Anaphylaxis is a potentially life-threatening allergic reaction. The first symptoms usually occur very rapidly and most cases are relieved by prompt treatment but occasionally the symptoms return. This usually happens within hours of the initial reaction but on rare occasions they can be more delayed. When symptoms return in this way, this is known as biphasic anaphylaxis.
Anyone who suffers a severe allergic reaction (anaphylaxis) needs to be observed in hospital after they recover in case a biphasic reaction occurs. The length of the observation period would be for your treating doctor to decide. On very rare occasions, a biphasic reaction has been known to occur as long as 72 hours after the initial reaction.
We are aware of cases where people who have suffered anaphylaxis have decided not to dial 999 but have waited for the symptoms to resolve on their own, which can happen. These people were unaware that a biphasic reaction could occur. We must stress that anyone suffering anaphylaxis needs emergency medical treatment as soon as possible after the first symptoms occur.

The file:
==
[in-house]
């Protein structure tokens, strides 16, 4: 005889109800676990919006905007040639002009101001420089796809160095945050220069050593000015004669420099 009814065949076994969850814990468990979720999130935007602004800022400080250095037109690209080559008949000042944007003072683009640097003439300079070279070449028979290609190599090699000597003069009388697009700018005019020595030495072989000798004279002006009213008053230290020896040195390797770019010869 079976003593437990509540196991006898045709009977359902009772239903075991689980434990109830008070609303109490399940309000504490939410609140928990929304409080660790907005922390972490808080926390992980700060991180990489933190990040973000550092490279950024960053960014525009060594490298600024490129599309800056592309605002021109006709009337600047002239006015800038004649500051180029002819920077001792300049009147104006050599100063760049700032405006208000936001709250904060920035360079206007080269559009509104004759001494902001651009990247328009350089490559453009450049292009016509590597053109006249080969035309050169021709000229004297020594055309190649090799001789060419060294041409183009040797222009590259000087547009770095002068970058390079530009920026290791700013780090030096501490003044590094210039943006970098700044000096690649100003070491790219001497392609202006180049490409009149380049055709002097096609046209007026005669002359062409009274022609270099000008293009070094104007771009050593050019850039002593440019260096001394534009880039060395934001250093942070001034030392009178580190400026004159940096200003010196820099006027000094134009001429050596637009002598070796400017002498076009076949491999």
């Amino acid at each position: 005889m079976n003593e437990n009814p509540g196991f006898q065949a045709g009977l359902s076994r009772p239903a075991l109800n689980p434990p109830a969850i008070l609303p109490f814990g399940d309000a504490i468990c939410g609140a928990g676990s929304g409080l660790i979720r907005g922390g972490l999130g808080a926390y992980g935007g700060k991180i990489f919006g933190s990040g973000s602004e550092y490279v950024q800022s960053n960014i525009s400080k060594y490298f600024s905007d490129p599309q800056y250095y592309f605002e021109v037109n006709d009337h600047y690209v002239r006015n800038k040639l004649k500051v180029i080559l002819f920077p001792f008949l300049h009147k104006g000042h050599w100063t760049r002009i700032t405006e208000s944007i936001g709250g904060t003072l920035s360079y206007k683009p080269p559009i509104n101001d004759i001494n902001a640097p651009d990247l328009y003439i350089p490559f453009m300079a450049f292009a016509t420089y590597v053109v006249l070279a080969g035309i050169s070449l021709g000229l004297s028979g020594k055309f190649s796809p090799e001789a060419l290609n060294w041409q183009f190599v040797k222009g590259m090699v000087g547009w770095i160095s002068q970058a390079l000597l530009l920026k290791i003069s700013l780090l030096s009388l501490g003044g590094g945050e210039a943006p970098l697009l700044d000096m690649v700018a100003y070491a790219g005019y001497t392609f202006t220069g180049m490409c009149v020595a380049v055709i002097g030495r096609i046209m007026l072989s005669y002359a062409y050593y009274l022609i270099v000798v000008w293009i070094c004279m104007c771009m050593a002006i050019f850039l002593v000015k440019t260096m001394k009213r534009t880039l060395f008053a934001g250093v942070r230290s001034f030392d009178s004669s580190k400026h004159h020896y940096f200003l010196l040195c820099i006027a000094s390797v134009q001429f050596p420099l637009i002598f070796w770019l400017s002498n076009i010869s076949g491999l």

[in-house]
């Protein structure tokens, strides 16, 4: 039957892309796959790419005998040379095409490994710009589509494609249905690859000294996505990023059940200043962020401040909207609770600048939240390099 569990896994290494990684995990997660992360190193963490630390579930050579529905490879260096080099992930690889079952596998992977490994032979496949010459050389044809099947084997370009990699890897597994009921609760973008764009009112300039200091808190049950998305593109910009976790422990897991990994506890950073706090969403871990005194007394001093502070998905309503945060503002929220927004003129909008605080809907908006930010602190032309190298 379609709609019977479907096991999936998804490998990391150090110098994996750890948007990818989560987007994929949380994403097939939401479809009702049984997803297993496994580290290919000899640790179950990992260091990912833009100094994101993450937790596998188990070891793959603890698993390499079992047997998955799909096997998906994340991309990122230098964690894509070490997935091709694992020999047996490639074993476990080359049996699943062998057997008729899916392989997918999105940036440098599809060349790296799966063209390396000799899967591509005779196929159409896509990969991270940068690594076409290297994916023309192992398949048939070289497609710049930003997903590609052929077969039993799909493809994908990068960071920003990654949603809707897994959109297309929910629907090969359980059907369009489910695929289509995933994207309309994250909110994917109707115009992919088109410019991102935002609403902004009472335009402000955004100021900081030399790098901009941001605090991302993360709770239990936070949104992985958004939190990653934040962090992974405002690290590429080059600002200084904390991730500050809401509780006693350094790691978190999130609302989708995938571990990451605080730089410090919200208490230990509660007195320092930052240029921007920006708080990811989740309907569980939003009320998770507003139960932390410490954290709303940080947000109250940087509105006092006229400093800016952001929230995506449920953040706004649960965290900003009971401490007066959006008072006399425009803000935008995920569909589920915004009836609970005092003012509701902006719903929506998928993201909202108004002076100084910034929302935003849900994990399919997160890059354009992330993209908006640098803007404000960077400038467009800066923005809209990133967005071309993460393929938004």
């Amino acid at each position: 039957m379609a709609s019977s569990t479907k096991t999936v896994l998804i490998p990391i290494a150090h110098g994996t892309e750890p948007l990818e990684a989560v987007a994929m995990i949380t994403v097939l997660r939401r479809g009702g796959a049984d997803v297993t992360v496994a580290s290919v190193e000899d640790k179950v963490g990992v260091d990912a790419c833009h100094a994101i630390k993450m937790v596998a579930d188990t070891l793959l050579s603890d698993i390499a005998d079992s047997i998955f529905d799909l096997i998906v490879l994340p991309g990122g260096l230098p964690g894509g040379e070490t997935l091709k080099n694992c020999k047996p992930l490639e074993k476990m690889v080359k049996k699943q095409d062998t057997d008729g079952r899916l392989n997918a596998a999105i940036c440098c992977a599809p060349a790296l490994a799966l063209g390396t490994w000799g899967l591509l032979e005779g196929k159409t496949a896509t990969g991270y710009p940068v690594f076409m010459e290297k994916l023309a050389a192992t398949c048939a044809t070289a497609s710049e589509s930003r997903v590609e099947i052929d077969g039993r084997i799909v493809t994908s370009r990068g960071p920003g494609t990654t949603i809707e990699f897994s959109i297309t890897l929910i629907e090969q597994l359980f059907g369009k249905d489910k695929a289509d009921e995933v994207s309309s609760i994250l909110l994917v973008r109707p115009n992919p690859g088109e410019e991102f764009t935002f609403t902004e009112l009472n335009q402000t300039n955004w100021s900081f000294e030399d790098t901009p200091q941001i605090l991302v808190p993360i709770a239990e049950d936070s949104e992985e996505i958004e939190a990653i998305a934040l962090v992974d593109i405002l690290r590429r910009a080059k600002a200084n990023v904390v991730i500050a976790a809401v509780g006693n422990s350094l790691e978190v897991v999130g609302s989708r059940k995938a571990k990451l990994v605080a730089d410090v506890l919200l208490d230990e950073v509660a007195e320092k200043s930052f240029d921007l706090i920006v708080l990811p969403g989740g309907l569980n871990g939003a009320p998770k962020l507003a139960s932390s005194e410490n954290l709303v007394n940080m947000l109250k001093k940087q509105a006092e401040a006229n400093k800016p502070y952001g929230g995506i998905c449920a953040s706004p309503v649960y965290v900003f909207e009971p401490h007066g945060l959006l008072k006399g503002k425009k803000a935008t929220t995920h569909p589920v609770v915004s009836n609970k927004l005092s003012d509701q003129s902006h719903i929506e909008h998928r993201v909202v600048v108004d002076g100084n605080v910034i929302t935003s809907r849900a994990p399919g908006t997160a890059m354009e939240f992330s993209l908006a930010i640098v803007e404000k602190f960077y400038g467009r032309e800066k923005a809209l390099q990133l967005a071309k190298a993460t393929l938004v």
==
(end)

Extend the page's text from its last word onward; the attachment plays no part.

Research shows that it is difficult to predict whether biphasic anaphylaxis will occur after the initial reaction. It seems more likely to happen if a drop in blood pressure (hypotension) is a symptom of the initial reaction.
More about anaphylaxis – click here.
The text of this article has been peer reviewed by Prof John Warner, Professor of Paediatrics Imperial College London; early years theme lead for CLAHRC NW London; Hon Professor University of Cape Town. He has no conflicts of interest to declare.
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